Eric and I have been on quite a few boards. That’s another way of saying that we’re in our 40s, which qualifies as “old age” in today’s hip and young entrepreneurial world.
But, with age, hopefully, comes self-awareness.
For example, one thing for which we are prepared is when the honeymoon period with a founder ends. Here’s a typical dynamic between a VC and an entrepreneur:
- Entrepreneur is in “sell mode” and pitches the VC–and, it goes really well
- VC accelerates his/her diligence process and pushes to a partners’ meeting. They love the company and move to “sell mode”
- Terms are agreed to and the money is wired. Some good dinners and wine are shared convivially sometime during this process
- Board meetings start. Over time, the burn rate goes up as new hires are made, offices are furnished and gear is purchased. Over time, progress is slower than promised in the original business plan
- Over time, tension rises at the board meeting. The VC’s partners are wondering why progress is slow. Does the market suck? Does the entrepreneur suck? Does our fellow VC suck?
- Over time, stress reveals the entrepreneur’s relative weaknesses. It might be a skill-set gap, or a style quirk. Same for the VC
- Tensions continue to rise. Trust erodes. Eventually, there’s a sharp exchange of words
In my experience, it is usually the case that the honeymoon ends. The intentions were all good, but because each side was in “sell mode” at the beginning of the partnership, a new reality often sets in, and it isn’t pretty.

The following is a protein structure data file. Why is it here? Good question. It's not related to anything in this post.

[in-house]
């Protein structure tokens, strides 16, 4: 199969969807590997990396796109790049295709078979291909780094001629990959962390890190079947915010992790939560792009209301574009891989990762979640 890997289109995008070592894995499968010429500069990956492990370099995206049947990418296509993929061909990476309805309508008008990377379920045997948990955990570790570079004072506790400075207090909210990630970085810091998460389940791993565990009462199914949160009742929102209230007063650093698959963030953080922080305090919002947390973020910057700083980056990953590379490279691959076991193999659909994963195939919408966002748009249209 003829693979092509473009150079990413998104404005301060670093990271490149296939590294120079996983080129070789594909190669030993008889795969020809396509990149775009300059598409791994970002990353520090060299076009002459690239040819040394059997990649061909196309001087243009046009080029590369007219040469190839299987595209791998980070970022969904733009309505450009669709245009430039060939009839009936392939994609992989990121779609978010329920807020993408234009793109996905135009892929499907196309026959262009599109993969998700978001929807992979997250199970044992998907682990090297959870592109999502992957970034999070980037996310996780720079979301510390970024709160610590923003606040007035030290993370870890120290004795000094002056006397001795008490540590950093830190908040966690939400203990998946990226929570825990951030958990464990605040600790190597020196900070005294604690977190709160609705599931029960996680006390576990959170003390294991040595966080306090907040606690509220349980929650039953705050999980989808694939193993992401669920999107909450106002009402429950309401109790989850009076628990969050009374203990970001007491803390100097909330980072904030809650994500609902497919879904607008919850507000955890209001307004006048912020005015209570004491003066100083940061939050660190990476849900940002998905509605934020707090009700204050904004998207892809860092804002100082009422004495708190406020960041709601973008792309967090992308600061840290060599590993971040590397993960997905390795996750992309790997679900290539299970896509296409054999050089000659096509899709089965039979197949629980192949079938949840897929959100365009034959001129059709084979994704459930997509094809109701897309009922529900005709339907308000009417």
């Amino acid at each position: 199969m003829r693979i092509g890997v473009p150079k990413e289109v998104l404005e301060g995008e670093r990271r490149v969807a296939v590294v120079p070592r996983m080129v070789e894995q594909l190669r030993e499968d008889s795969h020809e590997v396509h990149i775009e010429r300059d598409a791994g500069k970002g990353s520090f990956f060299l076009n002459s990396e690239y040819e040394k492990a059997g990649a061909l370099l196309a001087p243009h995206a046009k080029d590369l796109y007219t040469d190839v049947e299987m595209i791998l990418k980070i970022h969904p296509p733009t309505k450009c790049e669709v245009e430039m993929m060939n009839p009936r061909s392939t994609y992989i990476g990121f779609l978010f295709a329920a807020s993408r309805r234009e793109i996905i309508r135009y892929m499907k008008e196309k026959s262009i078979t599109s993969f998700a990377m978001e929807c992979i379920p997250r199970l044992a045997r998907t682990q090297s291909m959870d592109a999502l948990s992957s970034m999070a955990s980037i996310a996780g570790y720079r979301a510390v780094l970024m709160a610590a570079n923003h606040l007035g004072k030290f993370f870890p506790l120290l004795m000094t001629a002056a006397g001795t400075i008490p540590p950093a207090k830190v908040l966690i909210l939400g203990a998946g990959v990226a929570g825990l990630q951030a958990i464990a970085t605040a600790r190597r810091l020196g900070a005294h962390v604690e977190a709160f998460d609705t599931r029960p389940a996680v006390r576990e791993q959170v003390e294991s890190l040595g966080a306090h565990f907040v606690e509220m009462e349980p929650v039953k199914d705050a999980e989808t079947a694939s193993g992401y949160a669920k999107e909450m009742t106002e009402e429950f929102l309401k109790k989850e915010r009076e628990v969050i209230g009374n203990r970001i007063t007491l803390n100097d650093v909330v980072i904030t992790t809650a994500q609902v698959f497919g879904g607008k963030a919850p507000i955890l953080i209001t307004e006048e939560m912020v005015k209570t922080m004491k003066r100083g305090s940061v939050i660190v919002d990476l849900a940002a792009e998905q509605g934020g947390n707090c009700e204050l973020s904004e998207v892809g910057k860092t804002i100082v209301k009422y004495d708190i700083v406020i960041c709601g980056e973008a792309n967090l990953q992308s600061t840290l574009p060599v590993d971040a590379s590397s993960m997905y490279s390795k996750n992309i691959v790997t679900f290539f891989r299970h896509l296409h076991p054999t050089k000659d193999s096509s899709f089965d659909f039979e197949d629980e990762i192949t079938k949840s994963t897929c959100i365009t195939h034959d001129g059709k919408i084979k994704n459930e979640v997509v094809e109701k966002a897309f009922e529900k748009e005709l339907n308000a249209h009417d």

That’s why we often talk internally about:
- Be aware if we’re in a honeymoon period with the entrepreneur. Know when the honeymoon has ended
- We’ll learn about the entrepreneur’s glaring weaknesses over time
- An entrepreneur’s greatest strength usually translates to his/her greatest weakness. You have to accept both manifestations, as a VC
- One of our jobs is to help source recruits who can complement the entrepreneur’s strengths and weaknesses
I’ve found that by being mindful of all this, it really helps immunize me from the ups and downs of our companies’ journeys. Not always, but usually.
And, it helps clarify our role: as I’ve blogged previously (here), our job is to help the entrepreneur succeed. Firing founders never works, IMO. You have to build a team that complements them.